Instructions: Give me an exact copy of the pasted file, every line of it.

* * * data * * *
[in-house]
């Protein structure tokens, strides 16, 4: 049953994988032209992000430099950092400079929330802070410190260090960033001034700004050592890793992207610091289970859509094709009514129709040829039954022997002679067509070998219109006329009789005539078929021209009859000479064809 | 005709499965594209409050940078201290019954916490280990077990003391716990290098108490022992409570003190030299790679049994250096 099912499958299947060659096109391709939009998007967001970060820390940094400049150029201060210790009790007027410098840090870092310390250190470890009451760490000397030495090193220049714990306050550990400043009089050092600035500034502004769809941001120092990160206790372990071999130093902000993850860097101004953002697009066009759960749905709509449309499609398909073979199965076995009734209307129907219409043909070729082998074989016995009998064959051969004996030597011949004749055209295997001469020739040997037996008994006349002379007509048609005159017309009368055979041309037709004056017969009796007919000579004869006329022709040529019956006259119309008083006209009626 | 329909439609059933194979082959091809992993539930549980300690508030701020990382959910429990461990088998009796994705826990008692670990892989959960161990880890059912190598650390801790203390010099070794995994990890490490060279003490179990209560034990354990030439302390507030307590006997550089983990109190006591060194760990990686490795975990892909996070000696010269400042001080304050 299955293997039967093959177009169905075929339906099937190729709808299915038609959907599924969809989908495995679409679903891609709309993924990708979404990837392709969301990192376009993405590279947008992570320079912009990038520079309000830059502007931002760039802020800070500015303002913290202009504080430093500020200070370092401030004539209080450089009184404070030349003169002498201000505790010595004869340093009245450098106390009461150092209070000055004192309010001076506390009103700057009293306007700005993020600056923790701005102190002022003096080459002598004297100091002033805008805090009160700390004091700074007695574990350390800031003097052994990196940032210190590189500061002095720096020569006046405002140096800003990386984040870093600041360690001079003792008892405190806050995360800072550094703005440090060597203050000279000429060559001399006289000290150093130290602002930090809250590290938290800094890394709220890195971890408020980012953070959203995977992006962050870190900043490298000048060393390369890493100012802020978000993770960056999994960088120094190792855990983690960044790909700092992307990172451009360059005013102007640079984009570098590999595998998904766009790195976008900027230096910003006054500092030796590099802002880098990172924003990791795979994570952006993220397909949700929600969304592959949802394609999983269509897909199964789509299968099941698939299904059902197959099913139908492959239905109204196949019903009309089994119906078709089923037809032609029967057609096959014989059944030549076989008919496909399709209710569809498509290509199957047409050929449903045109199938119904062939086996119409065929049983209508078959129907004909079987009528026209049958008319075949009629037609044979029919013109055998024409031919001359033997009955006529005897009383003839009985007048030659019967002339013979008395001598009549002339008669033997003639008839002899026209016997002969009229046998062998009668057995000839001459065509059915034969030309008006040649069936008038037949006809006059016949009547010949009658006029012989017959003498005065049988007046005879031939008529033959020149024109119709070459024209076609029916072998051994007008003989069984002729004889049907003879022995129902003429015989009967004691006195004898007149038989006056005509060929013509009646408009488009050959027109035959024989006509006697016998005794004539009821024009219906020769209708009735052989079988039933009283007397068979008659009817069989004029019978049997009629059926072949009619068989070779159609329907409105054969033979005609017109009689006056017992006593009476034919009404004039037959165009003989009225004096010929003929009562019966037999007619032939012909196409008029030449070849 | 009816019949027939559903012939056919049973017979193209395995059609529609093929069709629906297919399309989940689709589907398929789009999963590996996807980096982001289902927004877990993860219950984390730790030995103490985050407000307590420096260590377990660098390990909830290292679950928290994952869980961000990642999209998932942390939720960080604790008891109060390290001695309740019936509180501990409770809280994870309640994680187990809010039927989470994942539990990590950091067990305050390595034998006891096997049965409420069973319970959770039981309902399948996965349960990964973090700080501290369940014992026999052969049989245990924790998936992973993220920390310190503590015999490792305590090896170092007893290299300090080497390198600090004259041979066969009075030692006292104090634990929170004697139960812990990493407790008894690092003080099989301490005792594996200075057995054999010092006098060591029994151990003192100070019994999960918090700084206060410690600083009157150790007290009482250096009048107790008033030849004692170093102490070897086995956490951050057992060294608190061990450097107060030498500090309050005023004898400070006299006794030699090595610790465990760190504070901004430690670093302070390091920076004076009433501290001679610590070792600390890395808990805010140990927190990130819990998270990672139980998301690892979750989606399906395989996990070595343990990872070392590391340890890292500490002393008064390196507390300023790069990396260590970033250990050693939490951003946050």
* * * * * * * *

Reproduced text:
[in-house]
């Protein structure tokens, strides 16, 4: 049953994988032209992000430099950092400079929330802070410190260090960033001034700004050592890793992207610091289970859509094709009514129709040829039954022997002679067509070998219109006329009789005539078929021209009859000479064809 | 005709499965594209409050940078201290019954916490280990077990003391716990290098108490022992409570003190030299790679049994250096 099912499958299947060659096109391709939009998007967001970060820390940094400049150029201060210790009790007027410098840090870092310390250190470890009451760490000397030495090193220049714990306050550990400043009089050092600035500034502004769809941001120092990160206790372990071999130093902000993850860097101004953002697009066009759960749905709509449309499609398909073979199965076995009734209307129907219409043909070729082998074989016995009998064959051969004996030597011949004749055209295997001469020739040997037996008994006349002379007509048609005159017309009368055979041309037709004056017969009796007919000579004869006329022709040529019956006259119309008083006209009626 | 329909439609059933194979082959091809992993539930549980300690508030701020990382959910429990461990088998009796994705826990008692670990892989959960161990880890059912190598650390801790203390010099070794995994990890490490060279003490179990209560034990354990030439302390507030307590006997550089983990109190006591060194760990990686490795975990892909996070000696010269400042001080304050 299955293997039967093959177009169905075929339906099937190729709808299915038609959907599924969809989908495995679409679903891609709309993924990708979404990837392709969301990192376009993405590279947008992570320079912009990038520079309000830059502007931002760039802020800070500015303002913290202009504080430093500020200070370092401030004539209080450089009184404070030349003169002498201000505790010595004869340093009245450098106390009461150092209070000055004192309010001076506390009103700057009293306007700005993020600056923790701005102190002022003096080459002598004297100091002033805008805090009160700390004091700074007695574990350390800031003097052994990196940032210190590189500061002095720096020569006046405002140096800003990386984040870093600041360690001079003792008892405190806050995360800072550094703005440090060597203050000279000429060559001399006289000290150093130290602002930090809250590290938290800094890394709220890195971890408020980012953070959203995977992006962050870190900043490298000048060393390369890493100012802020978000993770960056999994960088120094190792855990983690960044790909700092992307990172451009360059005013102007640079984009570098590999595998998904766009790195976008900027230096910003006054500092030796590099802002880098990172924003990791795979994570952006993220397909949700929600969304592959949802394609999983269509897909199964789509299968099941698939299904059902197959099913139908492959239905109204196949019903009309089994119906078709089923037809032609029967057609096959014989059944030549076989008919496909399709209710569809498509290509199957047409050929449903045109199938119904062939086996119409065929049983209508078959129907004909079987009528026209049958008319075949009629037609044979029919013109055998024409031919001359033997009955006529005897009383003839009985007048030659019967002339013979008395001598009549002339008669033997003639008839002899026209016997002969009229046998062998009668057995000839001459065509059915034969030309008006040649069936008038037949006809006059016949009547010949009658006029012989017959003498005065049988007046005879031939008529033959020149024109119709070459024209076609029916072998051994007008003989069984002729004889049907003879022995129902003429015989009967004691006195004898007149038989006056005509060929013509009646408009488009050959027109035959024989006509006697016998005794004539009821024009219906020769209708009735052989079988039933009283007397068979008659009817069989004029019978049997009629059926072949009619068989070779159609329907409105054969033979005609017109009689006056017992006593009476034919009404004039037959165009003989009225004096010929003929009562019966037999007619032939012909196409008029030449070849 | 009816019949027939559903012939056919049973017979193209395995059609529609093929069709629906297919399309989940689709589907398929789009999963590996996807980096982001289902927004877990993860219950984390730790030995103490985050407000307590420096260590377990660098390990909830290292679950928290994952869980961000990642999209998932942390939720960080604790008891109060390290001695309740019936509180501990409770809280994870309640994680187990809010039927989470994942539990990590950091067990305050390595034998006891096997049965409420069973319970959770039981309902399948996965349960990964973090700080501290369940014992026999052969049989245990924790998936992973993220920390310190503590015999490792305590090896170092007893290299300090080497390198600090004259041979066969009075030692006292104090634990929170004697139960812990990493407790008894690092003080099989301490005792594996200075057995054999010092006098060591029994151990003192100070019994999960918090700084206060410690600083009157150790007290009482250096009048107790008033030849004692170093102490070897086995956490951050057992060294608190061990450097107060030498500090309050005023004898400070006299006794030699090595610790465990760190504070901004430690670093302070390091920076004076009433501290001679610590070792600390890395808990805010140990927190990130819990998270990672139980998301690892979750989606399906395989996990070595343990990872070392590391340890890292500490002393008064390196507390300023790069990396260590970033250990050693939490951003946050």